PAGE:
1. At a glance

This section provides an overview of each of the main sections of this report, including a summary of key findings.


Section 2 provides background to the report, including key aims and how the research looks to build on previous evidence.

This report on employer-supported volunteering (ESV), also known as corporate volunteering, is the first in a series of focused reports building on our Time Well Spent research, which looks at the volunteer experience.

This research aims to provide an updated picture of ESV and to look at the issues involved through the perspectives of all groups involved – importantly that of the volunteer, which has often been omitted. This research has been produced in partnership with the Corporate Volunteering Network (CVN), a peer network of volunteer-involving organisations and brokers involved in ESV.

What does ESV participation look like?

Section 3 explores levels of participation in ESV, who gets involved and how they participate.

  • ESV makes up a small part of volunteer participation overall, but some volunteer-involving organisations and brokers perceive an increased demand for ESV in recent years.
  • ESV volunteers are more likely to be younger, male, and from urban areas. The volunteer-involving organisations and employers involved in ESV are more likely to be larger organisations.
  • There are many different forms of ESV, often depending on the degree of employer involvement. ESV volunteers are typically involved in more of a light-touch way compared with non-ESV volunteers, most commonly in events-related activities. ESV volunteers are also more likely to be online as part of their volunteering.
  • Around half of ESV volunteers use their professional or occupational skills in their volunteering, but many also contribute wider skills and experience.
  • Responsibility for the organising and managing of ESV varies across different roles and teams within employers and volunteer-involving organisations. However, ESV is rarely a high priority.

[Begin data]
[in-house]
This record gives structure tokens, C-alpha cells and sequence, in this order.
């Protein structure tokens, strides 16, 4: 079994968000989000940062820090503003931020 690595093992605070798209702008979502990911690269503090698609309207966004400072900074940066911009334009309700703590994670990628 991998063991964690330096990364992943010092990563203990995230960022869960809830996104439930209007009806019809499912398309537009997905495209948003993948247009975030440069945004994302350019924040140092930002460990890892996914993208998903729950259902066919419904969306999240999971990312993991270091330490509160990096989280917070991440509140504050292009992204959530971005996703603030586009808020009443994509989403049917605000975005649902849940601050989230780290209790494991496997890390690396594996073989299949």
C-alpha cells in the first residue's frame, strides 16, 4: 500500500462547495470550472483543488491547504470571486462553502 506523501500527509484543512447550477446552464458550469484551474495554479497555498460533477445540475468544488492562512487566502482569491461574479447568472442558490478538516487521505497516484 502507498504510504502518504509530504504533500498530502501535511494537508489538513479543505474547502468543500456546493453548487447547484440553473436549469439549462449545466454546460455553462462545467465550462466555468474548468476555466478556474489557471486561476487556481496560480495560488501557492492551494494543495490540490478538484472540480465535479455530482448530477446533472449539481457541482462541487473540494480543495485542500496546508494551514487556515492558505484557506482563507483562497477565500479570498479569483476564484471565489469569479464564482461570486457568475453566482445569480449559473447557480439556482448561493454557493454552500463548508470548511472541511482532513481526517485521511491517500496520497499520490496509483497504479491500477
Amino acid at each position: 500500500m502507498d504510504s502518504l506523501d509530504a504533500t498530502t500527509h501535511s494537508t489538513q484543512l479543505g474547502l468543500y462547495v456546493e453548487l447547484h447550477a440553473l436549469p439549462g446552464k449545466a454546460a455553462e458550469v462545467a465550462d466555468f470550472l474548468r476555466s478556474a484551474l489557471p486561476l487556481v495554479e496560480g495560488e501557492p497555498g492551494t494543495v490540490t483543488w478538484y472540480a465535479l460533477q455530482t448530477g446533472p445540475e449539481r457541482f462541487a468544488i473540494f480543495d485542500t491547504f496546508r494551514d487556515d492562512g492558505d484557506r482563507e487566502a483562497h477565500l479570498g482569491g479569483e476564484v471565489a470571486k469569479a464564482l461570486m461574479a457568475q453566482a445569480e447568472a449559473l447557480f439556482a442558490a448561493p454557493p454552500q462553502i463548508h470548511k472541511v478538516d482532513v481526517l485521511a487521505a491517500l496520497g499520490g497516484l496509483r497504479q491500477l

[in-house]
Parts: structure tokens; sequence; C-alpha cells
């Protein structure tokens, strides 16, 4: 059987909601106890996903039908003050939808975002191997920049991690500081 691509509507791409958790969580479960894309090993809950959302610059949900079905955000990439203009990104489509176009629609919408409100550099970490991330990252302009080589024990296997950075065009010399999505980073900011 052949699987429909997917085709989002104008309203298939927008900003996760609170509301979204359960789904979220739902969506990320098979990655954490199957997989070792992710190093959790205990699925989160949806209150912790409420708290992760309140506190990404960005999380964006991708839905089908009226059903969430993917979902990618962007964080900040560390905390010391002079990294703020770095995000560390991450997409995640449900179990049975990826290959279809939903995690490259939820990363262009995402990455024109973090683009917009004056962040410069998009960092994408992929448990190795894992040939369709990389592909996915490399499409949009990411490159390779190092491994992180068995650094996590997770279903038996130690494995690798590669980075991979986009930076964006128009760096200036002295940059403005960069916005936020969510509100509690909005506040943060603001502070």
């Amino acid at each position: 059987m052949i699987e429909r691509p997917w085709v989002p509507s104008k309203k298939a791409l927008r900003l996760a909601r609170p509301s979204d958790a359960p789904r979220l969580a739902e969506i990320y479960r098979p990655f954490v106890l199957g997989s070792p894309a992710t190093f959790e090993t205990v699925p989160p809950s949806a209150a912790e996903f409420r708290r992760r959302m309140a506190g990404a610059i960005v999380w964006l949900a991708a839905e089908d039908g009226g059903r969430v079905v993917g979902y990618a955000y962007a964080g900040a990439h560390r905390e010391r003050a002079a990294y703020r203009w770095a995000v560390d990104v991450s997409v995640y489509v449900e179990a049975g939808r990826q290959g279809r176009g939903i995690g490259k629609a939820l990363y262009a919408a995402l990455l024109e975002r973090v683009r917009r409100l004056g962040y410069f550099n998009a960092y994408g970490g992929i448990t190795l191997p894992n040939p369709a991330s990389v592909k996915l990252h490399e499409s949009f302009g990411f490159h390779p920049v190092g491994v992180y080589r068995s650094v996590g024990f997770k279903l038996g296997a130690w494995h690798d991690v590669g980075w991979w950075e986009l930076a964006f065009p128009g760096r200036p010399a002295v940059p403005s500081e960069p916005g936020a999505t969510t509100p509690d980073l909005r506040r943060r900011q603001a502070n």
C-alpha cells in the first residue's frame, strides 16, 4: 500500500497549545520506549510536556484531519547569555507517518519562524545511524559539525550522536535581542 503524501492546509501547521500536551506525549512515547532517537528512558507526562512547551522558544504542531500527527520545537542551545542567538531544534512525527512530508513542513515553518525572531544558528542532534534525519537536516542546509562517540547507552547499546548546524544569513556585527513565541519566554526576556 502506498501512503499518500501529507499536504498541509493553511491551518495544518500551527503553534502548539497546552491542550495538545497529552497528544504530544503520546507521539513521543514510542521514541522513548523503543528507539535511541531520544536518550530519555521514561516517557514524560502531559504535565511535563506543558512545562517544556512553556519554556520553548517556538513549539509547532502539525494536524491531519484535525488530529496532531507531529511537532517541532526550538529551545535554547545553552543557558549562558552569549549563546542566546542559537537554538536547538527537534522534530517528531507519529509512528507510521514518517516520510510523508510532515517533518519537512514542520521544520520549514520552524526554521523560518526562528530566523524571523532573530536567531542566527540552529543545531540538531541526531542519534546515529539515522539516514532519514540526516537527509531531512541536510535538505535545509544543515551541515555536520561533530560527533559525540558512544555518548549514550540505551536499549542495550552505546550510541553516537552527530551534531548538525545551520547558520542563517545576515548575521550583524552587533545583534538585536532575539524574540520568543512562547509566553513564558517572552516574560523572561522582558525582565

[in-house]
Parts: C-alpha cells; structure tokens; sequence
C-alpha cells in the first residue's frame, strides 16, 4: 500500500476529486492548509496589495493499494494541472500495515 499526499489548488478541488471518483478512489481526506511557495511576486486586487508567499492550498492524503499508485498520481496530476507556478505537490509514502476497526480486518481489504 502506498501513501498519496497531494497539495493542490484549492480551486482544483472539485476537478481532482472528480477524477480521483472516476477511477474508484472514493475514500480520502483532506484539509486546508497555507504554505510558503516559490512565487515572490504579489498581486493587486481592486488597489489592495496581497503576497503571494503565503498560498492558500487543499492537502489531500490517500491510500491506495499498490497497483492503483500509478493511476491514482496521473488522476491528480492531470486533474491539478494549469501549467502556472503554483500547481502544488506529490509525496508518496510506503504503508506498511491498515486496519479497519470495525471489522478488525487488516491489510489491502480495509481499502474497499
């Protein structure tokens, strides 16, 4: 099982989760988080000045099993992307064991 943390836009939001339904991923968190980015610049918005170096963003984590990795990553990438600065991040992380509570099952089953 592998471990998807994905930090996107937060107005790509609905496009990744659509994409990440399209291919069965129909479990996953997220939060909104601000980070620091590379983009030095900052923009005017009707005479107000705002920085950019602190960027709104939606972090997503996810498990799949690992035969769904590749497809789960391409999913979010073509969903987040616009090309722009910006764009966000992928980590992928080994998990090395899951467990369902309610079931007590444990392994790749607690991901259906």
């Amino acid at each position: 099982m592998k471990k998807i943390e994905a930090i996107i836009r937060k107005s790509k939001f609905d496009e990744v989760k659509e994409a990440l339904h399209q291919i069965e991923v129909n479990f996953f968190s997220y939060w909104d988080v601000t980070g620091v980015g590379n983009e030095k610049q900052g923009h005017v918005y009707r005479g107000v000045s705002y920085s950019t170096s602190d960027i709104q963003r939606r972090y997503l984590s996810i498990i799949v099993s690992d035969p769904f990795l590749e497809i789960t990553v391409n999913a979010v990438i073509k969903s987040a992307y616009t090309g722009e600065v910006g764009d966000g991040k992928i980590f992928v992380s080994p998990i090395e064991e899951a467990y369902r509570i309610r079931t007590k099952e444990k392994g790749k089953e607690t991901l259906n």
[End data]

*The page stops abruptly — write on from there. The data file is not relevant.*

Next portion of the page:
What are the main motivations for getting involved in ESV?

Section 4 looks at motivations for participating in ESV among volunteers, volunteer-involving organisations and employers and the impacts of differing motivations across these groups.

  • ESV volunteers(as with non-ESV volunteers), volunteer-involving organisations and employers all have a common aim of wanting to improve things and help people.
  • However, these different groups of stakeholders also have a range of other motivations, which can shape the way they participate in ESV and what they prioritise. This can lead to tensions and negative perceptions, but where they focus on shared values, ESV works best.

How do volunteers experience ESV?

Section 5 explores ESV volunteers’ experiences, including overall perceptions and specific views on volunteer support and management. It also explores the perceived benefits of ESV among volunteers.

  • ESV volunteers are largely positive about their experience. However, ESV volunteers report lower levels of satisfaction compared with non-ESV volunteers, and are more likely to feel like their volunteering could be better organised, is too bureaucratic and feels too much like paid work.
  • These findings on the volunteer experience broadly resonate with volunteer-involving organisations, employers and brokers. While they cite many examples of ESV working well, the less positive views are not seen as surprising and are thought to be linked primarily to volunteers’ expectations and sense of choice.
  • ESV volunteers report the same benefits from volunteering as non-ESV volunteers, but are slightly less likely to be positive.

What are the key challenges facing ESV?

Section 6 explores a number of key challenges facing ESV and considers what might be holding ESV back.

While volunteer-involving organisations, employers and brokers largely have positive experiences of ESV, feedback from these groups suggests that there are a number of issues which continue to hold ESV back.

Current uptake and future interest in ESV are low

  • The findings suggest that key barriers include lack of awareness, availability and encouragement of opportunities.
  • Competing work pressures also make it challenge for employers to engage employees and plan ESV activities.
  • For some employees, ESV is simply not of interest, but this can be due to perceptions of some opportunities, particularly skilled-based opportunities, as being exclusive.